There are 14 entities which are planned to be retained under government ownership but require immediate reforms and possible restructuring. Among them Pakistan Railways and Pakistan International Airlines which were collectively making a loss of Rs88 billion in FY19, are already under active restructuring and reform process.

The Pakistan Railways (PR) is currently implementing a comprehensive restructuring plan which aims to enhance operational and financial efficiency to curtail losses and improve service delivery. The restructuring plan envisages to expand freight operations to cater excess freight demand and generate additional revenue, strengthen the office of GM/CEO of Pakistan Railways, rationalize the existing workforce and ensure work efficiency among its employees.

The Pakistan International Airlines has initiated a reform process by route rationalization and bringing efficiency in human resource management. The new management in PIA has paid a greater attention towards punctuality of flights and maintenance of aircraft that has resulted in increased revenue during the last fiscal year. New aircraft are also being added. However, Covid-19 has impacted PIA severely like every other airline. There are 10 SOEs which are on an active privatization list and are at various stages of the privatization process. Pakistan Steel Mills is an important entity on the active list and is at an advanced stage of the privatization process. The SME Bank is another loss making SOE which is on active privatization list. In addition to these, partial divestment of OGDCL and PPL is also underway.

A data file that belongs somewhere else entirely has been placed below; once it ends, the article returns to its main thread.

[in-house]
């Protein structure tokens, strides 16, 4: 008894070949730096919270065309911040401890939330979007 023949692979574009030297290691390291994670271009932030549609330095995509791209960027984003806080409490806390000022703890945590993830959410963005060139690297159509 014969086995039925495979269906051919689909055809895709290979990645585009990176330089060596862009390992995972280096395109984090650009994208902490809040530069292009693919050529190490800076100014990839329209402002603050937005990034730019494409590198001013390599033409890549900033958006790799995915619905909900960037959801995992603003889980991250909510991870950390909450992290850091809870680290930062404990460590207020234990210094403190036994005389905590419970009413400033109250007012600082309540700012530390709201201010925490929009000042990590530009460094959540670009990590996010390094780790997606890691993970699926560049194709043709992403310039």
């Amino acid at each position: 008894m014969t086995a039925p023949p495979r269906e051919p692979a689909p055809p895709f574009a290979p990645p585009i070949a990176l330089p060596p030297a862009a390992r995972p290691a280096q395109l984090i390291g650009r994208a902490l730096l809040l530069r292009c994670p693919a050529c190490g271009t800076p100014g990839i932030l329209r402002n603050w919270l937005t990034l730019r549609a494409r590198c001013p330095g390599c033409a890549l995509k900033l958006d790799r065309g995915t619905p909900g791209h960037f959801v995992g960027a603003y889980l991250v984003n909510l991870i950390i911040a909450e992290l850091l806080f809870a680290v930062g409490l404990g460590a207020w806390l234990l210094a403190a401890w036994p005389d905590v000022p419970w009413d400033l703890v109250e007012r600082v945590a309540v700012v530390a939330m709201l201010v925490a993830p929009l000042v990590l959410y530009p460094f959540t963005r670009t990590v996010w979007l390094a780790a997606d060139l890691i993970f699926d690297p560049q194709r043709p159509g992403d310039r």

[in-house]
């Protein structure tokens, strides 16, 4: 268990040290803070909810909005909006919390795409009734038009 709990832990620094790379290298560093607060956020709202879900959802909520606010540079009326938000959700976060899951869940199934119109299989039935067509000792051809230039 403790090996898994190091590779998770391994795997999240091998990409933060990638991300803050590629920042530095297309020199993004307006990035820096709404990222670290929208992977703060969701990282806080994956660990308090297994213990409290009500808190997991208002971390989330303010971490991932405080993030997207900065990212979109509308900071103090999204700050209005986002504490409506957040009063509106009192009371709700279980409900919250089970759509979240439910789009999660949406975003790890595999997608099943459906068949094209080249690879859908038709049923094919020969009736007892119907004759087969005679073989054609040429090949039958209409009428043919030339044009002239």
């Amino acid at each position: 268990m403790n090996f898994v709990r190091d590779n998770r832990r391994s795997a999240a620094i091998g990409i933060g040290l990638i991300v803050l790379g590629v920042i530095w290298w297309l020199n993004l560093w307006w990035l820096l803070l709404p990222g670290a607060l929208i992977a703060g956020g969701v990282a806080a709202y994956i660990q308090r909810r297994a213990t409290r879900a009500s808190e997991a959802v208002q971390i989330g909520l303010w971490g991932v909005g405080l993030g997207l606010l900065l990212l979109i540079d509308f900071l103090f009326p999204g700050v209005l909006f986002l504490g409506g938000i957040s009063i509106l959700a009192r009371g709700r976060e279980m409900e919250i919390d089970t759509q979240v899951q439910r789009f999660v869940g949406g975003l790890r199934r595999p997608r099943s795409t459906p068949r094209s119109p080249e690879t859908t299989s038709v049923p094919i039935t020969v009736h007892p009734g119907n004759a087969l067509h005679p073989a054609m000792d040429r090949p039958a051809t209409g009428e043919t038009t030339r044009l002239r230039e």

24 SOEs are identified for the next batch of privatization, 12 of which were loss making in FY2018-19 with a combined loss of Rs156 billion. Among the loss making SOEs proposed for privatization, the major entities are eight DISCOs (HESCO, IESCO, PESCO, SEPCO, MEPCO, LESCO, FESCO and QESCO), one GENCO (Jamshoro Power Company) along with Pakistan Textile City Ltd., State Engineering Corporation and Telephone Industries of Pakistan.

Ten SOEs have been identified as potential privatization candidates and due consultations with line ministries have already been initiated. In FY2018-19, six entities were loss making with a combined loss of Rs38.5 billion mainly emanating from ZTBL (Rs18 billion), SSGC (Rs14.8 billion) and USC (Rs5 billion). The Industrial Development Bank of Pakistan is already under the process of liquidation. Steps shall be taken for early completion of the liquidation process.